After two years of lockdowns and travel restrictions, many Canadians are eager to pack their bags and finally hit the road.
However, there’s a hitch. While travellers no longer have to worry about a COVID-19 test to return home, they face a new hurdle: rising travel costs fuelled by increased demand and sky-high oil prices.
“Even though the travel restrictions have been removed, a new restriction has been added, which is a financial restriction,” said would-be traveller Chanakya Ramdev of Waterloo, Ont.
Ramdev hasn’t seen his parents, who live in India, since 2018. In April, after Canada lifted most of its travel restrictions, he started researching flights, departing in July. However, he was put off by the price: around $2,000 for a round trip to India.
Ramdev hoped prices would drop but when he checked again in May, he said he was dismayed to discover that airfares to India had surged to around $3,000 — a price he can’t afford.
“Three thousand dollars for me is equal to five months of rent,” said the 30-year-old entrepreneur, who has put his travel plans on hold.
“It was very disappointing because my parents, who are seniors now, have been alone in India.”
It appears those cheap deals airlines offered during the height of the pandemic have disappeared.
According to Statistics Canada, airfares are getting pricier, up more than 20 per cent in April 2022 compared to pre-pandemic April 2019.
Over a three month period, from February to April of this year, airfares jumped by 13 per cent.
Economist Hayley Berg blames the hikes on higher demand and soaring oil prices.
According to the U.S. Energy Information Administration, the price of U.S. Gulf Coast jet fuel in April was six times higher compared to the same month in 2020.
“We have travellers who are eager to get out there … but fewer seats [are] available than we would typically see at this time of year. Combine that with airline costs up significantly from the increase in jet fuel prices, we’re going to have fewer seats that are more expensive,” said Berg with the Montreal-based travel app, Hopper.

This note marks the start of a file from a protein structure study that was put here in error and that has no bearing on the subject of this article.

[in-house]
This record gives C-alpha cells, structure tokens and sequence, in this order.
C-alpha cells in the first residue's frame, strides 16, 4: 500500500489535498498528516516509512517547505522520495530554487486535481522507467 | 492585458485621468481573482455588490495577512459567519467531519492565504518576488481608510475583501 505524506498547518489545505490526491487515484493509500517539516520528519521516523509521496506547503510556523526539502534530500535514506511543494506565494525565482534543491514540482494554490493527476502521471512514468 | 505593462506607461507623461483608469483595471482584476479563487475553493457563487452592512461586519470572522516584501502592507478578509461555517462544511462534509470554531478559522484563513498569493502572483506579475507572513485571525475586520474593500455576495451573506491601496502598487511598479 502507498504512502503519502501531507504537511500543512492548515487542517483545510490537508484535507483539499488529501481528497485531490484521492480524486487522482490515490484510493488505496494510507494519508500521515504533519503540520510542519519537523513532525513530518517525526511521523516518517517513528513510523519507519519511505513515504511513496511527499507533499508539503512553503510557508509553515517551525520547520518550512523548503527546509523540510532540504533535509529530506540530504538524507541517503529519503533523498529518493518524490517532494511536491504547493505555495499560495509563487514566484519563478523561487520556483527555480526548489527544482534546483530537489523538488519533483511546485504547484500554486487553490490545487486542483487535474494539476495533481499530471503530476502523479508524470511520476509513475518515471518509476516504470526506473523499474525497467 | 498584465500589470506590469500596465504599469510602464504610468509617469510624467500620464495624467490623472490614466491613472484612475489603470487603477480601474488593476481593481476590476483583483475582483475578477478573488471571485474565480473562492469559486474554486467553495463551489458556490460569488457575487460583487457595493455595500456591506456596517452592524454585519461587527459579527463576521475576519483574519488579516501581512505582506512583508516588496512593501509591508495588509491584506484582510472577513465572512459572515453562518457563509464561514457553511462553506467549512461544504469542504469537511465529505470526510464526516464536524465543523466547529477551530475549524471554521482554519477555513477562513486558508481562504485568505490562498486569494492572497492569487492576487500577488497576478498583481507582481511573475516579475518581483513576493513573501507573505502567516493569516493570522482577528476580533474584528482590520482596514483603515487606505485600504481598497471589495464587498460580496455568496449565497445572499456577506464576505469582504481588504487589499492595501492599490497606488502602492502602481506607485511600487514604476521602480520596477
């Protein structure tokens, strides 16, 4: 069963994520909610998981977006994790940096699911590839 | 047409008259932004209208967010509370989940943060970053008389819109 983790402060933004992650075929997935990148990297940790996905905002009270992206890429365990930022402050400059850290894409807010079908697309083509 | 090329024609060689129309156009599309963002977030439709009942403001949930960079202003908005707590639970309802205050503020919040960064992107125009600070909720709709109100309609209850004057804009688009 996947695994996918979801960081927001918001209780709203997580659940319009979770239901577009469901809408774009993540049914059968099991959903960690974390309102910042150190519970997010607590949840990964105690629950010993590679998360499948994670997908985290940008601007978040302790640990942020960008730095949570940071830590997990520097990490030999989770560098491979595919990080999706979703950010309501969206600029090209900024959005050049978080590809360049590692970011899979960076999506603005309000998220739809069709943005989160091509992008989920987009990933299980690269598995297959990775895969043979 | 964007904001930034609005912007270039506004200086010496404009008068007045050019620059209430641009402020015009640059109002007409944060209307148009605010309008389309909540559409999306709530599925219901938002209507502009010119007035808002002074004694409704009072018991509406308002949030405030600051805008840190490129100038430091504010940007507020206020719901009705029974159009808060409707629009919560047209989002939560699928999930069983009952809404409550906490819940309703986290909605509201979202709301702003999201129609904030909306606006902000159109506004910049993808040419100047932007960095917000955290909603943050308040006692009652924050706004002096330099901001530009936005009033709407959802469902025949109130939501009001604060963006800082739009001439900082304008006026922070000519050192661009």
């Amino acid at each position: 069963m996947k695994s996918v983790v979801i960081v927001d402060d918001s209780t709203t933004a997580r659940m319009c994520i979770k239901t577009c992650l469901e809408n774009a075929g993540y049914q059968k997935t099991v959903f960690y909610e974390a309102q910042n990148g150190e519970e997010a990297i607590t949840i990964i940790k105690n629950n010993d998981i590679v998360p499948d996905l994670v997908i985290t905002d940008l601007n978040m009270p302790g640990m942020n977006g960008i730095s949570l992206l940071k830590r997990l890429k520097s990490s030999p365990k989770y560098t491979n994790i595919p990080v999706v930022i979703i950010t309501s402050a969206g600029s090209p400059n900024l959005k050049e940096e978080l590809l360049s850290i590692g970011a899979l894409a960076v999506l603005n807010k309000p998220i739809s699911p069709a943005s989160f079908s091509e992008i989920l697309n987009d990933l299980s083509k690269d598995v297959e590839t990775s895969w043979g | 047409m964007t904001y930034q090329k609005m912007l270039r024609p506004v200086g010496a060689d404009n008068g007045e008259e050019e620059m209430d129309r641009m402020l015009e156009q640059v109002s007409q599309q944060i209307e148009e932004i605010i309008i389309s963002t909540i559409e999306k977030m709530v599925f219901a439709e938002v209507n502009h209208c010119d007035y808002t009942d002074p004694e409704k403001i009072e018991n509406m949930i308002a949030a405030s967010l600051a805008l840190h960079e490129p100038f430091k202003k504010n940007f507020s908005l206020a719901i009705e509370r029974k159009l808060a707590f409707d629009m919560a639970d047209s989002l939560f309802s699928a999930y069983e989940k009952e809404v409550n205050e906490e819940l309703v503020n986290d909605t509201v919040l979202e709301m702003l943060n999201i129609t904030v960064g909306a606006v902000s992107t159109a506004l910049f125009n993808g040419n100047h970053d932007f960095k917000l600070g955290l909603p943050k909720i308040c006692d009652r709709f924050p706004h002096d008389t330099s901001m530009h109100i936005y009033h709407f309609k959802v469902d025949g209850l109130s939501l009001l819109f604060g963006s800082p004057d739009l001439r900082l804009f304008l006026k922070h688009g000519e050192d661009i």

At this time, flights to India can be particularly costly for airlines to operate, because they must take a longer route from North America due to the closure of Russian airspace.
Not on the road again?
Road travel is typically a more budget-friendly option than flying, but not so much these days.
Gas prices have climbed upward since December. This week, the average price of gas in Canada topped $2 a litre, a record high.
So perhaps it’s no surprise that, according to a new poll, two thirds of Canadian drivers surveyed said skyrocketing gas prices will likely force them to cancel or limit their road trips this summer.
The poll, conducted by Leger for the Tire and Rubber Association of Canada, surveyed 1,538 Canadians in April. The poll had a comparable margin of error of +/-2.5 per cent, 19 times out of 20.
Before the pandemic hit, Ted Hilton of Ingersoll, Ont., made the 460-kilometre drive to his cousin’s home in Michigan several times a year.
Even though he no longer has to worry about COVID-19 test requirements when crossing the border, Hilton said he can’t afford to resume his visits until the price of gas comes down.
He also plans to make fewer trips to visit family in Ontario.
“It’s kind of discouraging,” said Hilton, 81, who lives on a fixed income. “You depend on keeping in touch with friends and relatives … and not being able to travel and to meet up with them, it does make you feel rather isolated.”
Where will prices go?
Fuel prices are surging due to limited supply at a time when there is increased demand, said Laura Lau, chief investment officer at Brompton Funds, which closely follows the energy market.
“As the economy reopens, people go back to work, they fly more for travel,” she said. “[The] demand side is basically at pre-COVID levels.”
Meanwhile, said Lau, supply remains constrained due to embargoes on Russian oil imports and less investment in new drilling projects.
“There’s certainly a drive for companies to use less carbon and the trend to use electric vehicles,” she said. “So what we’ve seen is that oil and gas production has almost been a pariah.”
Petroleum analyst Dan McTeague predicts that, due to increased demand, fuel prices will climb higher this summer with gas prices surging another 10 per cent.
“In Toronto, there are days this summer where gasoline will hit $2.20 a litre. Vancouver could see $2.45,” said McTeague, president of Canadians for Affordable Energy.
If his predictions come true, it may be another summer where a number of Canadians choose to stay close to home — not because of fear of COVID-19, but rather, fear of a costly travel bill.